From The Archives: James "The Machine" Shahan

Interview by Jorge Lara Santiago, Photography by Katie Ashman

VIMMAG: Greetings James, I first saw you perform at Human Experience at The Beat Coffeehouse inside of Emergency Arts. What was your introduction to the poetry/open mic scene?

THE MACHINE:  I’ve been writing poetry ever since the 4th grade. My teacher at the time gave us poetry writing/creative writing assignments. While I enjoyed it, I didn’t think too much of it until about 6th grade. My teacher took to my writing right away and even put up one of my assignments on the class wall after blowing it up poster size. It was then I realized that I might have something. As far as poetry/open mics in Las Vegas, Human Experience was my introduction to the scene out here. It was the first event I ever attended in Vegas and it is still the one closest to my heart!

VIMMAG:  You set a release date for your album on 5/10/12. Can you give us any details on what is in store for us?

THE MACHINE:  Well, this project is very near and dear to me. When it is released, it will have been about 2 years since my last release. It’s my most personal release yet. Some might say too personal, actually. It talks a lot about the major depression/suicidal thoughts I endured a couple of years ago. I think people need to hear something like that though. I went through a lot and I felt alone during everything I went through so, if anything, I hope that listening to my experiences will let others know that they’re not the only ones going through their situations- no matter what they may be.

VIMMAG:  You've worked with URB Magazine as a reviewer, how did that come about?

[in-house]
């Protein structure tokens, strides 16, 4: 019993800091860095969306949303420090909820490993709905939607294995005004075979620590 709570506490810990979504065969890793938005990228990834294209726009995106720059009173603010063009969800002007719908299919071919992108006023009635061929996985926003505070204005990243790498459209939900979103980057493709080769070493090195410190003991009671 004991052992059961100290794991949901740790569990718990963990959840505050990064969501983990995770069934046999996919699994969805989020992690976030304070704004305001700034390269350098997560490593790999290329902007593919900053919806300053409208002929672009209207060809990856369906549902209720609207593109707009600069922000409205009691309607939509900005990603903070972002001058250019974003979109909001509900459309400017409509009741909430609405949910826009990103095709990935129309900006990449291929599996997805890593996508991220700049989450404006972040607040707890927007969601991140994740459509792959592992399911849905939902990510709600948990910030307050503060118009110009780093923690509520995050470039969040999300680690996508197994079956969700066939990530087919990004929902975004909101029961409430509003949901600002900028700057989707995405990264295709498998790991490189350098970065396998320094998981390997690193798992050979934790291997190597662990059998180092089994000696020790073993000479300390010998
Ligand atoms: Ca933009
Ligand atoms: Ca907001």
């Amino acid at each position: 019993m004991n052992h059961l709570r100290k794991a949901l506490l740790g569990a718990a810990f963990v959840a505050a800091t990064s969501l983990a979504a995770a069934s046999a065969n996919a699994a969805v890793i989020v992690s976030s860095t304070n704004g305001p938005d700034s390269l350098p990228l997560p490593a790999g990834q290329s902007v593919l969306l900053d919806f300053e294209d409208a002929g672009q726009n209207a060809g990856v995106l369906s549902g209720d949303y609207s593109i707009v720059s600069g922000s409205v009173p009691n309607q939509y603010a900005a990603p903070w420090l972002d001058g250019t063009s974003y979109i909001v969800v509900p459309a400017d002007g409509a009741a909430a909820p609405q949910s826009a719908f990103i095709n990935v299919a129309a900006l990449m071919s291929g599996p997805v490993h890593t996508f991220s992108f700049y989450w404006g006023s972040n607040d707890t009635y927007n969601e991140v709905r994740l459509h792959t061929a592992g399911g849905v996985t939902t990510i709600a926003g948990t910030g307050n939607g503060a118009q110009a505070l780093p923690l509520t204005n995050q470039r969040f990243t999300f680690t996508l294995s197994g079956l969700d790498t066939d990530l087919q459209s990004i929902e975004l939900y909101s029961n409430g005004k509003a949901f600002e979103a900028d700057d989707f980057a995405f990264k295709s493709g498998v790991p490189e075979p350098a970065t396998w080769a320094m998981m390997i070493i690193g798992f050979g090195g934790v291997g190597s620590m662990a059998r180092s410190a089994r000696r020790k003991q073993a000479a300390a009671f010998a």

JAMES THE MACHINE:  I went to recording school in Hollywood and we were required to get an internship. It just so happened that on myspace (yeah, it was back then hah) they posted a bulletin stating they needed interns. I’d been a fan of the magazine, so I replied to the bulletin, wrote something as a sample and sent it in. The editorial staff liked my writing and the rest is history.

VIMMAG:  In 2011, you were a part of the Las Vegas Slam Team, what do you think of the Slam scene here and what do you look forward to in 2012?

JAMES THE MACHINE:  I’m really proud of the scene right now and am eagerly waiting to see who will be on the new team. I think a lot of people have participated for this year’s slam team- way more than last year. It’s a pretty exciting time for Las Vegas slam if you ask me. 


VIMMAG: You have a trailer for your "Passing The Bar Mixtape." For those who haven't seen it, what is it about? (

JAMES THE MACHINE: Oh boy! Basically, it’s just a comical video about how I actually made the mixtape. You get to see how small the budget was for it and some of the struggles an indie artist like myself has to go through sometimes. But hopefully people watch it and get inspired to not let anything stop them.














VIMMAG: What has been your biggest poetic inspirations? Music?

THE MACHINE: Honestly, I haven’t considered myself a “poet” for years until I moved to Las Vegas. It was everyone else who gave that title to me. I consider everything I do to be music. When it’s called “spoken word,” it’s just me sharing lyrics without any music. Forgive the blasphemy when I say that I don’t really study up on or listen to/read material from poets unless I’m at an event or reading. Just about anyone I’ve heard read here inspires me though. And musically, I get inspired by everyone from Rakim to Sonic Youth. Josh T. Pearson is a country folk artist who has inspired me a lot lately. In my opinion, he had the best album of 2011.

VIMMAG. You made your debut in 2008 with your first EP " Awake."